My mind was focused on the Savior as the congregation finished singing the sacrament hymn, but as I started to close the hymnbook, the music continued. A large congregation that day made it necessary for the organist to play two more verses while the priests finished breaking the bread. I was grateful for the extra time. It allowed me an additional moment of reverent meditation before the sacramental prayers.
During the prayers, I followed carefully the words the priests spoke as they blessed the emblems of Christ’s sacrifice for us. Just as the final prayer concluded and at the moment when the congregation voiced their assent, a four-year-old boy’s voice from two rows behind me sprang from the midst of the “amens.”
“Hooray!” he exclaimed.
His spontaneous expression was loud enough to cause several children nearby to giggle. I confess that it brought a quizzical smile to my lips.
“Hooray?” I thought. That’s an odd response to the sacrament prayers. It was certainly a response I’d never heard before and likely will never hear again. After all, we end our prayers with “amen.”
Perhaps that young child had sensed more of the truth than I had.
Hooray communicates excitement. It is an exclamation of joy, usually for a victory. Sometimes it’s shouted to show approval for someone who has finished a difficult task well.1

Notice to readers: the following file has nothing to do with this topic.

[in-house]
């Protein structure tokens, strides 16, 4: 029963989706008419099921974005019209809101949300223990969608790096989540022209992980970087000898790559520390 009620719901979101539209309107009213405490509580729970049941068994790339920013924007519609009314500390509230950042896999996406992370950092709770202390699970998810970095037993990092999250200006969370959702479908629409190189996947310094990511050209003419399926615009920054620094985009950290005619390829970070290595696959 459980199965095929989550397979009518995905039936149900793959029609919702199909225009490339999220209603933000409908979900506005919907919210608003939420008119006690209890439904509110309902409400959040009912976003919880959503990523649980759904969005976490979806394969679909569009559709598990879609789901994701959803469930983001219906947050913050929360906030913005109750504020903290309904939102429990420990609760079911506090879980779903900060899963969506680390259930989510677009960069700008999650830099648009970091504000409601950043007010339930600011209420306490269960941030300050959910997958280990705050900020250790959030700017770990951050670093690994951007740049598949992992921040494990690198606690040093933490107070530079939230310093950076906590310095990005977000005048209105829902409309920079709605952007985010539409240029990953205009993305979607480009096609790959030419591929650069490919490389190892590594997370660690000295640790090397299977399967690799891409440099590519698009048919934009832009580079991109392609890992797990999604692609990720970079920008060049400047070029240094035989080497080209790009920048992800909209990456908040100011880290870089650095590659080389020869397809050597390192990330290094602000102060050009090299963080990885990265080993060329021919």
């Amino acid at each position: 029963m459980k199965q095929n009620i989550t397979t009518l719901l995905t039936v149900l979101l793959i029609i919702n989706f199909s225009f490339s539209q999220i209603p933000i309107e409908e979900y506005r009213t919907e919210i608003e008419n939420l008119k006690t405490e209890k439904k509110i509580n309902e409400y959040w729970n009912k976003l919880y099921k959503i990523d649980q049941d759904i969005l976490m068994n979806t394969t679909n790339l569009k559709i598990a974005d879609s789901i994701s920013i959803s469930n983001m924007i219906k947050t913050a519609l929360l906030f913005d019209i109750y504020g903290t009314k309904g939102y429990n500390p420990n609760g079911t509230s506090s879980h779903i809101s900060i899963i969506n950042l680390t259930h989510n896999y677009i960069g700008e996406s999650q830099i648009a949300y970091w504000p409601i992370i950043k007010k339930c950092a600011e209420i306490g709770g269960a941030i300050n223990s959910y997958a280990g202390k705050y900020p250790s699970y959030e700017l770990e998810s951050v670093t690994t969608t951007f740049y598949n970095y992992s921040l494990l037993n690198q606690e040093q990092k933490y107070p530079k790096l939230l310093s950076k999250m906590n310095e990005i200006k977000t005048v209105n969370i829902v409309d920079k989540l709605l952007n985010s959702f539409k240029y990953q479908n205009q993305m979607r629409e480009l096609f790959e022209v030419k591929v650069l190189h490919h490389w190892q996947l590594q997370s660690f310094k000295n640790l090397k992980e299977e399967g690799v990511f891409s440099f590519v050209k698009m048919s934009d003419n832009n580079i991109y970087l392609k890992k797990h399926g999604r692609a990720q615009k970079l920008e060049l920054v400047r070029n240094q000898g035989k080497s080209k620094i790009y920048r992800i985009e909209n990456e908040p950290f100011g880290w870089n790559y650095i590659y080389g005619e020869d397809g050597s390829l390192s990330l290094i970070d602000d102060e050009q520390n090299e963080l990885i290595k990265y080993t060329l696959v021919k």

Instantly, my mind caught hold of the idea. Yes, I thought, hooray that Jesus Christ overcame death so we can all be resurrected! Hooray that because of His Atonement, He can forgive our sins! More to the point, He can forgive me of my sins! Hooray that through His grace I may return to my Heavenly Father and enjoy the hope of eternal life! Yes! Hooray!
As I silently shouted these praises of thanks to my Heavenly Father, the Holy Ghost flooded my heart with a joy that nearly brought me to tears. I had been led that day by a little child (see Isaiah 11:6), and I rejoiced with fresh vision for the blessings of the Savior’s Atonement in my life.